The story of Ruth is more than one of female companionship. It also asks the question of inclusion and belonging. Naomi made a life for herself in Moab. Will Ruth be able to do the same in Bethlehem? This is the second in a four-part series on the book of Ruth.
Bethlehem means “house of bread” in their language. I would laugh at the irony since there is so little to eat, but it hurts too much. Even though Naomi has kin in this town, no one has wanted to take in two widows. We’re just two more mouths to feed when people are still recovering from the famine.
We’ve found a place to live. It’s not so much a place as a space in between. Our “home” is in a corner where two buildings meet. It offers us some protection from the weather — and some protection from the dark as we try to stay hidden in its shadows. Alone, it’s hard to know where our greatest danger lies.
In the darkness, I can forget that we have nothing to eat. Saved from the light, I do not have to be reminded that I do not belong here. I do not have to pretend not to see the sour looks and not to hear the hushed conversations when I come near. I still hold to the oath I made to Naomi. I can claim her people as my own, but I cannot make her people accept me as one of them…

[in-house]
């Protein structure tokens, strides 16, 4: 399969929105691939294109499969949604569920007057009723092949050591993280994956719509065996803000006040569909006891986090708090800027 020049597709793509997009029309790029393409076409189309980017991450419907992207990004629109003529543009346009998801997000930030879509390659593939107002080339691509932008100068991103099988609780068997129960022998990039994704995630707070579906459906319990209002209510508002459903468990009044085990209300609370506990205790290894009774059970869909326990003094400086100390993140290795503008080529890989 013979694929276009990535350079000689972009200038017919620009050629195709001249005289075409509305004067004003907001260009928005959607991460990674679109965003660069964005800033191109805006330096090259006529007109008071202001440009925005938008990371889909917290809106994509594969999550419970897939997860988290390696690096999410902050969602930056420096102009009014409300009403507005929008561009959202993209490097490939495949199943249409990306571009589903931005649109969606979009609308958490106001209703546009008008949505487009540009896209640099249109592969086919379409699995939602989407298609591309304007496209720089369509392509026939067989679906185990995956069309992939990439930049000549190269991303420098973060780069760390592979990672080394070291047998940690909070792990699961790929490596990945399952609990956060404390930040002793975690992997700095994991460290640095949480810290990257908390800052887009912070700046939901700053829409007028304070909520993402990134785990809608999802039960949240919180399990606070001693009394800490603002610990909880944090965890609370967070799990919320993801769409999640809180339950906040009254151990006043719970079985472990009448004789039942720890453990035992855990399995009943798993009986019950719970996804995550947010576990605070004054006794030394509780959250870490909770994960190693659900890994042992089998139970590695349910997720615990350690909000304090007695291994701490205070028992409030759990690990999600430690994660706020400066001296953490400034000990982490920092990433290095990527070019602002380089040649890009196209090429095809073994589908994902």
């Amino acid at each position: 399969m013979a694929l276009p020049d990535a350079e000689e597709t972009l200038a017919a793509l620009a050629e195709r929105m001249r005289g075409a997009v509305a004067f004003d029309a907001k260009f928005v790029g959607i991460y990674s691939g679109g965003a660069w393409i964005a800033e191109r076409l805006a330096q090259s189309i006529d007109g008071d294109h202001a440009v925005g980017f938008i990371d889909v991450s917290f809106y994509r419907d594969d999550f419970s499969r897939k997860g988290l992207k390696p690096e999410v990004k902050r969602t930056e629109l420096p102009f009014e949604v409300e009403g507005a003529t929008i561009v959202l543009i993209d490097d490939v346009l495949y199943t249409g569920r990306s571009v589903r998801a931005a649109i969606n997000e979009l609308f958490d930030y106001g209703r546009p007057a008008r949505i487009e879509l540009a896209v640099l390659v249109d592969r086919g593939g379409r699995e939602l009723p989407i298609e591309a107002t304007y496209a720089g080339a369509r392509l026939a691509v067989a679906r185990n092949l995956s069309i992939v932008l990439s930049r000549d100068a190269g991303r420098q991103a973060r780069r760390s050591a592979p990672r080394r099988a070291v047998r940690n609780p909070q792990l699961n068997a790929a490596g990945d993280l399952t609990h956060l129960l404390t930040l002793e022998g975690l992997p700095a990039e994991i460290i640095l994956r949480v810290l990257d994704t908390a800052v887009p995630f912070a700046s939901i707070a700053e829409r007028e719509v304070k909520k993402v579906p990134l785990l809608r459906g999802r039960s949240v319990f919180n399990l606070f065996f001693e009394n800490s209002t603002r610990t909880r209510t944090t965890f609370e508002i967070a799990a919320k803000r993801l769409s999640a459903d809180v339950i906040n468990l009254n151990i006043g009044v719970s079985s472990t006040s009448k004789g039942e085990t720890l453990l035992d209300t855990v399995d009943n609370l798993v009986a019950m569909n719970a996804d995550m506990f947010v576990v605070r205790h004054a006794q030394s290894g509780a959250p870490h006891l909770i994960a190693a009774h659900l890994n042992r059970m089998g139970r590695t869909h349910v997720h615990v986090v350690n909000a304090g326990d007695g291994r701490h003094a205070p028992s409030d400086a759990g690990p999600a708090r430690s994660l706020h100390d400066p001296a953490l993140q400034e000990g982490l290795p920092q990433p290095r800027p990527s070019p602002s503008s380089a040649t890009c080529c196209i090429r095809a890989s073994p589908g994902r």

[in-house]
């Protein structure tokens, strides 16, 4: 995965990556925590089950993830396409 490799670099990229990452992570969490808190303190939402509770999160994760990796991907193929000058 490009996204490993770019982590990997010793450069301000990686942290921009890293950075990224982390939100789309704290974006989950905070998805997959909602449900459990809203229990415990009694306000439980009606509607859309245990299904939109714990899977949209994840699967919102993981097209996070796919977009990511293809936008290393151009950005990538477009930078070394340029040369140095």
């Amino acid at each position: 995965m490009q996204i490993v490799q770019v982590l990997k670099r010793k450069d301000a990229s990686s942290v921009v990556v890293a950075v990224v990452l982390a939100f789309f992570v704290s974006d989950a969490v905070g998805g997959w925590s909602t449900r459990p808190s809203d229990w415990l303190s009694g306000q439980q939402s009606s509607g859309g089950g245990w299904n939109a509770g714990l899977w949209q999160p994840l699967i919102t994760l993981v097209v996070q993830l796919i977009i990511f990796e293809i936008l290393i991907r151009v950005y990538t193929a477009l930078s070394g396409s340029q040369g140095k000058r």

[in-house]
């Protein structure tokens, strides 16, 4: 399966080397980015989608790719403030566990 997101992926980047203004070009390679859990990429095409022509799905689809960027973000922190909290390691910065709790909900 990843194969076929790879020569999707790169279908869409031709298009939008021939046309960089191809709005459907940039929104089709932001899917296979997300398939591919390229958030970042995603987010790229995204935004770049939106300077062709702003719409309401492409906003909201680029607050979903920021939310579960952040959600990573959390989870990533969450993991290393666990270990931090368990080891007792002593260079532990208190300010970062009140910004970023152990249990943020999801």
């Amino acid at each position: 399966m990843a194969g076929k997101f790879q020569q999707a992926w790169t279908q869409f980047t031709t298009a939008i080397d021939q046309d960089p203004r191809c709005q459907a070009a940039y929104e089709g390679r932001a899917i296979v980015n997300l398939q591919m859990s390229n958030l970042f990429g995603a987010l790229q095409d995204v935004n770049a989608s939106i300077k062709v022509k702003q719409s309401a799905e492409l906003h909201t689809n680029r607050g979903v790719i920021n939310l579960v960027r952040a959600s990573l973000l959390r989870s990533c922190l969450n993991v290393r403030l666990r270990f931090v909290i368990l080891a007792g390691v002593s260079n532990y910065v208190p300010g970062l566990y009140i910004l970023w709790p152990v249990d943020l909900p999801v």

“May I continue to find favor in your eyes, sir, because you’ve comforted me and because you’ve spoken kindly to your female servant—even though I’m not one of your female servants.” – Ruth 2:13 (CEB)
This are pretty words, but Ruth is being bold. Boaz has offered Ruth kind words and a blessing. But Ruth tells him, he doesn’t have to wait to see if God will provide this blessing. Boaz can do it now. Ruth is challenging Boaz’ pious words. If he really believes what he said, then why not work to make it a reality?
I’m excited to announce my new book will be out this month!
Come to the Table: Communion Liturgies of Invitation to Celebrate and Experience the Love of God is a collection of communion liturgies inviting worshippers to experience and respond to the Gospel.